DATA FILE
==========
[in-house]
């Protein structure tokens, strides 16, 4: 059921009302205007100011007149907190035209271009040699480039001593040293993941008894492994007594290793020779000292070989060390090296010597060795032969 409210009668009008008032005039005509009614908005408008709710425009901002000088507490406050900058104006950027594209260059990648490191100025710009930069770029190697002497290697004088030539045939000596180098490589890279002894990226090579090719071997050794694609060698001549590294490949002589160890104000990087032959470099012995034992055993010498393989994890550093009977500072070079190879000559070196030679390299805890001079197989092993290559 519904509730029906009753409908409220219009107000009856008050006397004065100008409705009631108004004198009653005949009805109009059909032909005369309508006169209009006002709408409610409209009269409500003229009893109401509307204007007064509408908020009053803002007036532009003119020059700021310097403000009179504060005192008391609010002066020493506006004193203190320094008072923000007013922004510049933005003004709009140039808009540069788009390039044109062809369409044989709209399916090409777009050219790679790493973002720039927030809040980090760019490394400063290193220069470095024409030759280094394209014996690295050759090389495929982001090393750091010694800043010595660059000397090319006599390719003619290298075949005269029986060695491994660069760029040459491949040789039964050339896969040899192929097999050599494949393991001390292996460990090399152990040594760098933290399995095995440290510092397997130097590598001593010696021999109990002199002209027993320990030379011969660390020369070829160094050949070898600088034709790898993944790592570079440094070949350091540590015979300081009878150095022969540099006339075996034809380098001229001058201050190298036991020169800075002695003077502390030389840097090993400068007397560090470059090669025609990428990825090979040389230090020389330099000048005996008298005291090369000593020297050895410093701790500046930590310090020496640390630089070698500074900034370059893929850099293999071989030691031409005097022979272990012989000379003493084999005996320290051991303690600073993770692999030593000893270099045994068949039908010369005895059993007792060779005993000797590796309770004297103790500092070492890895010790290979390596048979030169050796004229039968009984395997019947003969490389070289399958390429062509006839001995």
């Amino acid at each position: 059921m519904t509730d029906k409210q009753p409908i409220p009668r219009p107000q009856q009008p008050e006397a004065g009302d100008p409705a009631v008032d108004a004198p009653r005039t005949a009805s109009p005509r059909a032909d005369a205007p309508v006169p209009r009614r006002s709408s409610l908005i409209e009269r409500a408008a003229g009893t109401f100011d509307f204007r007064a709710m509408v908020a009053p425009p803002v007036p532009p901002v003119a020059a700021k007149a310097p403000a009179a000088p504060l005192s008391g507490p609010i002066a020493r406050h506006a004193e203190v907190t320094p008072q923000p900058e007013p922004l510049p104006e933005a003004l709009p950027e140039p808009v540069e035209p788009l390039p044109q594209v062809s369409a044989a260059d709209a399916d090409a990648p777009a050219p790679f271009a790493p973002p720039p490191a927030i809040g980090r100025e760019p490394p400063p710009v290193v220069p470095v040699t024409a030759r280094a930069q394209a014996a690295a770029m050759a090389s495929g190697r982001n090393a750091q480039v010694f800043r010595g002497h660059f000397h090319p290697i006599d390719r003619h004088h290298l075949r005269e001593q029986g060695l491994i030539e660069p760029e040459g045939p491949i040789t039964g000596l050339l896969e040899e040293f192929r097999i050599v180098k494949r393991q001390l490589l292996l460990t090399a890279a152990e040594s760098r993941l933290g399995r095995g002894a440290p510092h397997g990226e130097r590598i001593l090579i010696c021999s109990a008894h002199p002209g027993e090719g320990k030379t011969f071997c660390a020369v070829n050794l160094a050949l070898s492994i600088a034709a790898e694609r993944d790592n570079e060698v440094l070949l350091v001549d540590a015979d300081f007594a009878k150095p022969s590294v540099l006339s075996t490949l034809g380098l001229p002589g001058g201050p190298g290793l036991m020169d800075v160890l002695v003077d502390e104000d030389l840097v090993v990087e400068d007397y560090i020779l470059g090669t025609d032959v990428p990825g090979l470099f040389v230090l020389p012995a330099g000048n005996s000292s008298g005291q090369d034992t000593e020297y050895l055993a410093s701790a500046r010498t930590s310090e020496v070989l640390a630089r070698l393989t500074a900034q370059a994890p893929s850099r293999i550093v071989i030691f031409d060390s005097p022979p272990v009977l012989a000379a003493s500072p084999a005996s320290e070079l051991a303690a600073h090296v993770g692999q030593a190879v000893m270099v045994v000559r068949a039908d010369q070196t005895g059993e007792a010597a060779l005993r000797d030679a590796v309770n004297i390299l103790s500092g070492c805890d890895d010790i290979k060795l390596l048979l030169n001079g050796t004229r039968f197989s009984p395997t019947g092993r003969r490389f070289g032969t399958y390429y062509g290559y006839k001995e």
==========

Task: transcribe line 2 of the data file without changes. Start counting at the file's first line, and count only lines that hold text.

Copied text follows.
């Protein structure tokens, strides 16, 4: 059921009302205007100011007149907190035209271009040699480039001593040293993941008894492994007594290793020779000292070989060390090296010597060795032969 409210009668009008008032005039005509009614908005408008709710425009901002000088507490406050900058104006950027594209260059990648490191100025710009930069770029190697002497290697004088030539045939000596180098490589890279002894990226090579090719071997050794694609060698001549590294490949002589160890104000990087032959470099012995034992055993010498393989994890550093009977500072070079190879000559070196030679390299805890001079197989092993290559 519904509730029906009753409908409220219009107000009856008050006397004065100008409705009631108004004198009653005949009805109009059909032909005369309508006169209009006002709408409610409209009269409500003229009893109401509307204007007064509408908020009053803002007036532009003119020059700021310097403000009179504060005192008391609010002066020493506006004193203190320094008072923000007013922004510049933005003004709009140039808009540069788009390039044109062809369409044989709209399916090409777009050219790679790493973002720039927030809040980090760019490394400063290193220069470095024409030759280094394209014996690295050759090389495929982001090393750091010694800043010595660059000397090319006599390719003619290298075949005269029986060695491994660069760029040459491949040789039964050339896969040899192929097999050599494949393991001390292996460990090399152990040594760098933290399995095995440290510092397997130097590598001593010696021999109990002199002209027993320990030379011969660390020369070829160094050949070898600088034709790898993944790592570079440094070949350091540590015979300081009878150095022969540099006339075996034809380098001229001058201050190298036991020169800075002695003077502390030389840097090993400068007397560090470059090669025609990428990825090979040389230090020389330099000048005996008298005291090369000593020297050895410093701790500046930590310090020496640390630089070698500074900034370059893929850099293999071989030691031409005097022979272990012989000379003493084999005996320290051991303690600073993770692999030593000893270099045994068949039908010369005895059993007792060779005993000797590796309770004297103790500092070492890895010790290979390596048979030169050796004229039968009984395997019947003969490389070289399958390429062509006839001995």